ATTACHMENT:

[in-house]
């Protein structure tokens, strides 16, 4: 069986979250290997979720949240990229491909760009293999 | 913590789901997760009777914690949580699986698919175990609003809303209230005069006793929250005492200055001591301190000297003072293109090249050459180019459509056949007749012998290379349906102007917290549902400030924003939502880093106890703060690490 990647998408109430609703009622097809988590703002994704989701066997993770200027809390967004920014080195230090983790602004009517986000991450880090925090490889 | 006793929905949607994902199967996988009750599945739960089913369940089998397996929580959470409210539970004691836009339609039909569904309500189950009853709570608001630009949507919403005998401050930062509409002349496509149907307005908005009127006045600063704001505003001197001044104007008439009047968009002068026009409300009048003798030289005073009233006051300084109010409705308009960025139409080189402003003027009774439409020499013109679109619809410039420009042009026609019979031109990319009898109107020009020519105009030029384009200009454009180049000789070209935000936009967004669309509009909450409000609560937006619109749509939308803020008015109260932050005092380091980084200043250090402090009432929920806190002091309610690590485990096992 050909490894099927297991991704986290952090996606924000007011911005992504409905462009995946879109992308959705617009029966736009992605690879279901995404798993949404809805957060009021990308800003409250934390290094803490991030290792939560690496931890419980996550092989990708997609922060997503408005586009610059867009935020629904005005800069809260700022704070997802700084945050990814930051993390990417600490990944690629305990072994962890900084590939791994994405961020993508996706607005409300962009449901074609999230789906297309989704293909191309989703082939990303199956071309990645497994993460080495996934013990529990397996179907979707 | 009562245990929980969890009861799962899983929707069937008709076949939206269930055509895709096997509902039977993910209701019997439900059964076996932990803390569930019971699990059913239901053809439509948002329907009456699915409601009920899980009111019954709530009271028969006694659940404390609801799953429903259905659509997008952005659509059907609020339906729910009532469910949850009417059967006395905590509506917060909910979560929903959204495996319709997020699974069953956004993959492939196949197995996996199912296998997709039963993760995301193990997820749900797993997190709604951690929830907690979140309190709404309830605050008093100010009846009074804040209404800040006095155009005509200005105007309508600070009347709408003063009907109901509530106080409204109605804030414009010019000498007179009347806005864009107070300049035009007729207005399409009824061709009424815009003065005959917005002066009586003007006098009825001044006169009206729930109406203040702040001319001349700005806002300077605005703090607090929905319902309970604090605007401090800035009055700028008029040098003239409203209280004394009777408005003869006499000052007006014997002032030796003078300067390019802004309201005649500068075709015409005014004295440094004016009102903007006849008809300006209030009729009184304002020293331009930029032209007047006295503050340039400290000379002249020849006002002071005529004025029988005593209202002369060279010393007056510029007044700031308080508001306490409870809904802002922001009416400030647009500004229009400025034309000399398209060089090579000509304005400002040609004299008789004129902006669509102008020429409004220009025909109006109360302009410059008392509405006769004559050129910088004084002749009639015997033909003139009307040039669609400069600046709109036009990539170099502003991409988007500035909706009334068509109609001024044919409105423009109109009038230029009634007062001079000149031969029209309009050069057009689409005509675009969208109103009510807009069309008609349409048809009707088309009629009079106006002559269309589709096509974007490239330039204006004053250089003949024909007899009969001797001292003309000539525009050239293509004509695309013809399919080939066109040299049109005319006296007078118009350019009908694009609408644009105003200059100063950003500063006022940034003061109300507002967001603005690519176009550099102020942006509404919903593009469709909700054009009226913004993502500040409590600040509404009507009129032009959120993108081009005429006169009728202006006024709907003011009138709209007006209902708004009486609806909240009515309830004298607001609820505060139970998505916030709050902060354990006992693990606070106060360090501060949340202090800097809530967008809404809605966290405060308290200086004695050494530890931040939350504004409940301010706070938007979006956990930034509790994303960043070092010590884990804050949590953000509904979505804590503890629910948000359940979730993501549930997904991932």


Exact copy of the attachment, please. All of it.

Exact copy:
[in-house]
């Protein structure tokens, strides 16, 4: 069986979250290997979720949240990229491909760009293999 | 913590789901997760009777914690949580699986698919175990609003809303209230005069006793929250005492200055001591301190000297003072293109090249050459180019459509056949007749012998290379349906102007917290549902400030924003939502880093106890703060690490 990647998408109430609703009622097809988590703002994704989701066997993770200027809390967004920014080195230090983790602004009517986000991450880090925090490889 | 006793929905949607994902199967996988009750599945739960089913369940089998397996929580959470409210539970004691836009339609039909569904309500189950009853709570608001630009949507919403005998401050930062509409002349496509149907307005908005009127006045600063704001505003001197001044104007008439009047968009002068026009409300009048003798030289005073009233006051300084109010409705308009960025139409080189402003003027009774439409020499013109679109619809410039420009042009026609019979031109990319009898109107020009020519105009030029384009200009454009180049000789070209935000936009967004669309509009909450409000609560937006619109749509939308803020008015109260932050005092380091980084200043250090402090009432929920806190002091309610690590485990096992 050909490894099927297991991704986290952090996606924000007011911005992504409905462009995946879109992308959705617009029966736009992605690879279901995404798993949404809805957060009021990308800003409250934390290094803490991030290792939560690496931890419980996550092989990708997609922060997503408005586009610059867009935020629904005005800069809260700022704070997802700084945050990814930051993390990417600490990944690629305990072994962890900084590939791994994405961020993508996706607005409300962009449901074609999230789906297309989704293909191309989703082939990303199956071309990645497994993460080495996934013990529990397996179907979707 | 009562245990929980969890009861799962899983929707069937008709076949939206269930055509895709096997509902039977993910209701019997439900059964076996932990803390569930019971699990059913239901053809439509948002329907009456699915409601009920899980009111019954709530009271028969006694659940404390609801799953429903259905659509997008952005659509059907609020339906729910009532469910949850009417059967006395905590509506917060909910979560929903959204495996319709997020699974069953956004993959492939196949197995996996199912296998997709039963993760995301193990997820749900797993997190709604951690929830907690979140309190709404309830605050008093100010009846009074804040209404800040006095155009005509200005105007309508600070009347709408003063009907109901509530106080409204109605804030414009010019000498007179009347806005864009107070300049035009007729207005399409009824061709009424815009003065005959917005002066009586003007006098009825001044006169009206729930109406203040702040001319001349700005806002300077605005703090607090929905319902309970604090605007401090800035009055700028008029040098003239409203209280004394009777408005003869006499000052007006014997002032030796003078300067390019802004309201005649500068075709015409005014004295440094004016009102903007006849008809300006209030009729009184304002020293331009930029032209007047006295503050340039400290000379002249020849006002002071005529004025029988005593209202002369060279010393007056510029007044700031308080508001306490409870809904802002922001009416400030647009500004229009400025034309000399398209060089090579000509304005400002040609004299008789004129902006669509102008020429409004220009025909109006109360302009410059008392509405006769004559050129910088004084002749009639015997033909003139009307040039669609400069600046709109036009990539170099502003991409988007500035909706009334068509109609001024044919409105423009109109009038230029009634007062001079000149031969029209309009050069057009689409005509675009969208109103009510807009069309008609349409048809009707088309009629009079106006002559269309589709096509974007490239330039204006004053250089003949024909007899009969001797001292003309000539525009050239293509004509695309013809399919080939066109040299049109005319006296007078118009350019009908694009609408644009105003200059100063950003500063006022940034003061109300507002967001603005690519176009550099102020942006509404919903593009469709909700054009009226913004993502500040409590600040509404009507009129032009959120993108081009005429006169009728202006006024709907003011009138709209007006209902708004009486609806909240009515309830004298607001609820505060139970998505916030709050902060354990006992693990606070106060360090501060949340202090800097809530967008809404809605966290405060308290200086004695050494530890931040939350504004409940301010706070938007979006956990930034509790994303960043070092010590884990804050949590953000509904979505804590503890629910948000359940979730993501549930997904991932």